Ron Craker from York high school, a Senior coached by Joe Newton, was the favorite to win that day. He had won the Illinois State Cross country meet in the Fall of 1975 in 14:10 for 3 miles, and was also favored to win the State meet 2 mile. His goal was to run under 9 minutes on a hot mid 80 degree day, and went out in 4:30 at the mile split. I followed Senior Jim Keen from Riverside-Brookfield, a royal blue uniform further back and more sensible pacing, running in 5th place.
With no clue to what splits I needed to run, I did not hear my mile split – we had to be running fast. But with 1 lap remaining, my fellow distance teammates were yelling “Go for the time!” “You have to get the time!” I was still in 5th, and no one behind me, but clung to Mr. Keen around the turn and down the back stretch.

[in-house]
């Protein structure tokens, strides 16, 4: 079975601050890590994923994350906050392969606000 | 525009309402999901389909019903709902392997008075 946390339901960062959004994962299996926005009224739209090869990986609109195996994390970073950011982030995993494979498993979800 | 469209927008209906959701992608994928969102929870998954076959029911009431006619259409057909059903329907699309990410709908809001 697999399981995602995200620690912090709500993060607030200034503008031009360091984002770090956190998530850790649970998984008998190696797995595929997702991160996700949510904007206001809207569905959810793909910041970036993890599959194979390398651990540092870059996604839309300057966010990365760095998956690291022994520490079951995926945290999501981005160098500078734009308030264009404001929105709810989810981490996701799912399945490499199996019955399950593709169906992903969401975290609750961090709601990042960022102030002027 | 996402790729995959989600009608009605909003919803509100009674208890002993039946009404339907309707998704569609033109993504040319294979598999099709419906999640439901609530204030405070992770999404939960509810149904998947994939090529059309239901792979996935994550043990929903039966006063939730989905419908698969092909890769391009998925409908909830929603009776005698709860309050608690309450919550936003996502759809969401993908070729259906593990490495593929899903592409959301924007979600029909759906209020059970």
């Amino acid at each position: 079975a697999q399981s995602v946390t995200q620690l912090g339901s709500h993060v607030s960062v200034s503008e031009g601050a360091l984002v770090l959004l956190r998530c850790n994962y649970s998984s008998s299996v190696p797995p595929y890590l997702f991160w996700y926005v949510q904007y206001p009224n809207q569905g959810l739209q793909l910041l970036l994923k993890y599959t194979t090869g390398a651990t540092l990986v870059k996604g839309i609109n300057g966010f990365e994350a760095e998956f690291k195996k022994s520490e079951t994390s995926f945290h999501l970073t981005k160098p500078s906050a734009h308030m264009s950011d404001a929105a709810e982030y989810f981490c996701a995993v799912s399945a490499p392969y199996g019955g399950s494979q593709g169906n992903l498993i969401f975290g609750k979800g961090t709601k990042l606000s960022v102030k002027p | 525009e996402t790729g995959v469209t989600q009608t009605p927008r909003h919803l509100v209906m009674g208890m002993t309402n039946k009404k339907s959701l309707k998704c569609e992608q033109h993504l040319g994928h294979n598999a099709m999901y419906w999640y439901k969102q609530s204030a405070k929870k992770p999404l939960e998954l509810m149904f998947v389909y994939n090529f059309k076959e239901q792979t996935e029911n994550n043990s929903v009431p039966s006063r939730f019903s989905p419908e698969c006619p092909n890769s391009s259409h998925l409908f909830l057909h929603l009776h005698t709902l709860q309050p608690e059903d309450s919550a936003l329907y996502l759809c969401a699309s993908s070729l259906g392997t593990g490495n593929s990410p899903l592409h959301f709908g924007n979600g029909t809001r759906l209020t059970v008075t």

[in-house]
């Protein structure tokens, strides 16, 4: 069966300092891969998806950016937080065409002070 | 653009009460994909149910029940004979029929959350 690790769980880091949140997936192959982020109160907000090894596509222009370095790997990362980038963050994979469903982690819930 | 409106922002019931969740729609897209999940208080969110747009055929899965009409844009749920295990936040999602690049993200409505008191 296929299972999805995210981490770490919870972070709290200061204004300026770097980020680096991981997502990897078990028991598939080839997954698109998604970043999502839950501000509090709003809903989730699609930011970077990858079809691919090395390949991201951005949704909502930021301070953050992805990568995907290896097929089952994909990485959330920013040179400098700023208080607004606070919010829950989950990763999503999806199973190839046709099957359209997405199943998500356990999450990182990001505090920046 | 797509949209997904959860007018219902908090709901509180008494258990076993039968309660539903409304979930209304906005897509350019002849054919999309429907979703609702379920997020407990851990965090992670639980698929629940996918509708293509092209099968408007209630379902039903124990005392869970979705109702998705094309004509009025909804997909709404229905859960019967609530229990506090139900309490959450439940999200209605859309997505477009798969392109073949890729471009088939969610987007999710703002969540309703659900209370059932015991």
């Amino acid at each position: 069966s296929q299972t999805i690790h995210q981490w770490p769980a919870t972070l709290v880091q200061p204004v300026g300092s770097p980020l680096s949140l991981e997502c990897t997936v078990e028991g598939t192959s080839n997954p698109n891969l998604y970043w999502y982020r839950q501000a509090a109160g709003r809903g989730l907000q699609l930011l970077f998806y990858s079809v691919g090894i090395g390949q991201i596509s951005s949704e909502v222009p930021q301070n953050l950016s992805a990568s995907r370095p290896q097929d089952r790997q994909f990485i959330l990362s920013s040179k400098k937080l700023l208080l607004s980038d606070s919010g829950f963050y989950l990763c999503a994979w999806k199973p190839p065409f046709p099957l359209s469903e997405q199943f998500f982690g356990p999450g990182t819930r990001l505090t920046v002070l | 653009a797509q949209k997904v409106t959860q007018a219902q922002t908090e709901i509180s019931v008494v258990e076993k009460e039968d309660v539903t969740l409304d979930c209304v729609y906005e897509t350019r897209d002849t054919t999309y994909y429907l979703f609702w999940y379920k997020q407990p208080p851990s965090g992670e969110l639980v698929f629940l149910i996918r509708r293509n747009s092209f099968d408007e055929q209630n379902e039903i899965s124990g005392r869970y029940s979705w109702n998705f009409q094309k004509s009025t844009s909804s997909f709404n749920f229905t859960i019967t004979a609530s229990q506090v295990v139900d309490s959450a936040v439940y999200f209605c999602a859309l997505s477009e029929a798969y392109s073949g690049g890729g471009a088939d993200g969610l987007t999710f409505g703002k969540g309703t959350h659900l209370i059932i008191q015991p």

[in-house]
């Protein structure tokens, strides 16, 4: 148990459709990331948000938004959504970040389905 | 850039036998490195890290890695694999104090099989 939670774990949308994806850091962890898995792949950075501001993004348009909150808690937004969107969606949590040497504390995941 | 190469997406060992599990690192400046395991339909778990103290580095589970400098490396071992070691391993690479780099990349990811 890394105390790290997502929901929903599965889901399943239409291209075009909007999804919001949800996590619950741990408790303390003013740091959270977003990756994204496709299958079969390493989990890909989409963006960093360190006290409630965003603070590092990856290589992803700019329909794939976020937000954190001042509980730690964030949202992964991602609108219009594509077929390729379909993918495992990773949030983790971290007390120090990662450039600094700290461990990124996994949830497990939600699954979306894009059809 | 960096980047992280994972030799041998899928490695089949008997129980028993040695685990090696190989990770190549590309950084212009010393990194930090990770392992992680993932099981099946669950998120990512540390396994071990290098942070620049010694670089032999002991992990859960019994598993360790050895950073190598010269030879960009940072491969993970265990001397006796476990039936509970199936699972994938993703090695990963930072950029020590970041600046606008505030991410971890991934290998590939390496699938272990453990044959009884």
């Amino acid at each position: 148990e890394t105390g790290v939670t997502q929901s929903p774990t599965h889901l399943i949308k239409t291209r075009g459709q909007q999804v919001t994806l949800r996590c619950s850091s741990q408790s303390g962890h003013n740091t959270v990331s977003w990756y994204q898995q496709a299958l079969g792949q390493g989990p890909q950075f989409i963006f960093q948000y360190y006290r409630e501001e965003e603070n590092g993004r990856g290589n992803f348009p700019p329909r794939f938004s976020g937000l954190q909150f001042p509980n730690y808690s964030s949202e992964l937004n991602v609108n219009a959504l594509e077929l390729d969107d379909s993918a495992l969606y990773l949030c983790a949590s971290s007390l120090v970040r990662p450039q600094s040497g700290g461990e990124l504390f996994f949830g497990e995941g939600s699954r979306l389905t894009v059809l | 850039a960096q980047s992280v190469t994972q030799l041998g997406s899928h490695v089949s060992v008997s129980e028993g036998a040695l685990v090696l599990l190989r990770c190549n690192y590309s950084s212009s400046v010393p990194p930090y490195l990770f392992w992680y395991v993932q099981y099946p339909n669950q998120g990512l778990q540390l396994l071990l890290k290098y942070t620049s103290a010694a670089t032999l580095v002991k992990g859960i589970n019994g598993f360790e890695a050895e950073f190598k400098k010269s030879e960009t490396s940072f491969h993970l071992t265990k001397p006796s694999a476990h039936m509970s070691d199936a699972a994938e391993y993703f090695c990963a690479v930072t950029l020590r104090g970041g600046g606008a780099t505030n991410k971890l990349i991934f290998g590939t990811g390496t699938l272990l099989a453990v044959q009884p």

I caught the 2nd and 3rd place runners, both Seniors (from Willowbrook High school and Proviso West high school), and I managed to pass Jim McHugh from Proviso West to finish 4th. My time of 9:21.7 (9:17 for 3200m) qualified me for State.
After a big hug from Fenton HS coach John Kurtz (still coaching after 46 years), I asked him if I could go and meet the legendary coach, Joe Newton, and basically thinking that he coaches 100 runners, would he have the time to say hello? I remember Coach Kurtz to this day, saying “Coach Newton will always take time to recognize a good performance.” I walked over, 16 years old by 2 months and very nervous to where Mr. Newton was sitting. Ron Craker, winner that day in 9 minutes, was sitting next to him. I had seen 8 York school buses pull up at a County cross country meet in the Fall, including the band, with Mr Newton in the lead bus. I had watched the Illinois State Cross-country meet and see Craker win, and again, the multitude of buses and spectators on the State course.